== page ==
Today marks the publication of Biscuits (assorted), the debut graphic novel of Broken Frontier’s very own Jenny Robins, published by Myriad Editions. The winner of the Myriad First Graphic Novel Competition in 2018 it tells the very different stories of a diverse group of London women as their lives weave around each other.

While we can’t review a BF team member’s work on the site I can assure you it’s one of the standout releases of the year and a remarkably assured debut book. Cleverly constructed, ever playful with the form’s language, and employing some sparkling dialogue and characteristion, it’s a graphic novel you will return to time and again. In fact, this joyous, witty, poignant and, most importantly, very human story is the book we all needed as a counterpoint to the challenges of 2020.

With Biscuits (assorted) now hitting shop shelves and available to buy from Myriad Editions here (and after a mammoth social media marathon of promotional events!) I spoke to Jenny Robins about the London small press scene, her favourite characters and working with Myriad…

ANDY OLIVER: Pre-Biscuits you’ve been involved in the UK small press comics scenes for a while. Where may readers have seen your work before?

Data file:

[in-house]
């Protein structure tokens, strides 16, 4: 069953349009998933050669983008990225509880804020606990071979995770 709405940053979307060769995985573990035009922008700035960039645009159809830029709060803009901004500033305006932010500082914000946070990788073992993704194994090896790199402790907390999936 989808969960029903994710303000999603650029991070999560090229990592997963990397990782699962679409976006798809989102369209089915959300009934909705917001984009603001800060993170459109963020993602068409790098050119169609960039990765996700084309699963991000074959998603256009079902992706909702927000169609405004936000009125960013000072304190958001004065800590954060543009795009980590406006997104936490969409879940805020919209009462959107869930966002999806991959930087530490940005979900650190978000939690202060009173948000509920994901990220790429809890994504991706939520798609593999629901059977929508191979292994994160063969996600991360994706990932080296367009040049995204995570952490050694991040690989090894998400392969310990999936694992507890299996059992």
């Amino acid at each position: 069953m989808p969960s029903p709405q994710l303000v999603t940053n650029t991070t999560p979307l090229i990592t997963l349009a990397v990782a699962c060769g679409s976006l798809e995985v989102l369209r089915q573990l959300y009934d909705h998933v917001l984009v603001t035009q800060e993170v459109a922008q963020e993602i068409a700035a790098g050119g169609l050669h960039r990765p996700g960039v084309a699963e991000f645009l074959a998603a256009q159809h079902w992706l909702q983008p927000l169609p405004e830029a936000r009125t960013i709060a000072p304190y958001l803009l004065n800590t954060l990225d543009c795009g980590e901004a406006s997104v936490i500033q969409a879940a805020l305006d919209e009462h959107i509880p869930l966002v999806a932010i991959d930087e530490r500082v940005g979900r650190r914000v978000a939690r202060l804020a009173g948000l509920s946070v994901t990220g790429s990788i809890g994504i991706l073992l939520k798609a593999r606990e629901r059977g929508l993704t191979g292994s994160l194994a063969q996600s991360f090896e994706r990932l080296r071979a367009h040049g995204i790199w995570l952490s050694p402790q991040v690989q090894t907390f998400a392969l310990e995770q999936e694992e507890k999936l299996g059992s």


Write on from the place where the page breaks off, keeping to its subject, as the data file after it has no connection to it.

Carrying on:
JENNY ROBINS: I had a short comic in Solipsistic Pop #4 in 2012, but I didn’t really join the small press scene till the end of 2013, after meeting John Anderson at Comica Social Club I had a 4 page comic based on a found text collage story in the Soaring Penguin anthology Meanwhile… and then I had a similar collage based poetry comic in Over the Line, a poetry comics anthology by Chrissy Williams and Tom Humberstone.

Later on as I was developing the project that became Biscuits (Assorted), there were appearances of Biscuits characters and pages in Dirty Rotten Comics and our very own Broken Frontier Small Press Yearbook in 2018. In fact the Hana and Clara story that’s in there never made it to the book, it didn’t make sense after the rest of their stories came together. So if you’ve read that it’s probably best to think of it as a parallel universe story.

AO: For the uninitiated who may have missed your comics media blitz this week what’s the basic premise of Biscuits (assorted) and what are the themes it explores?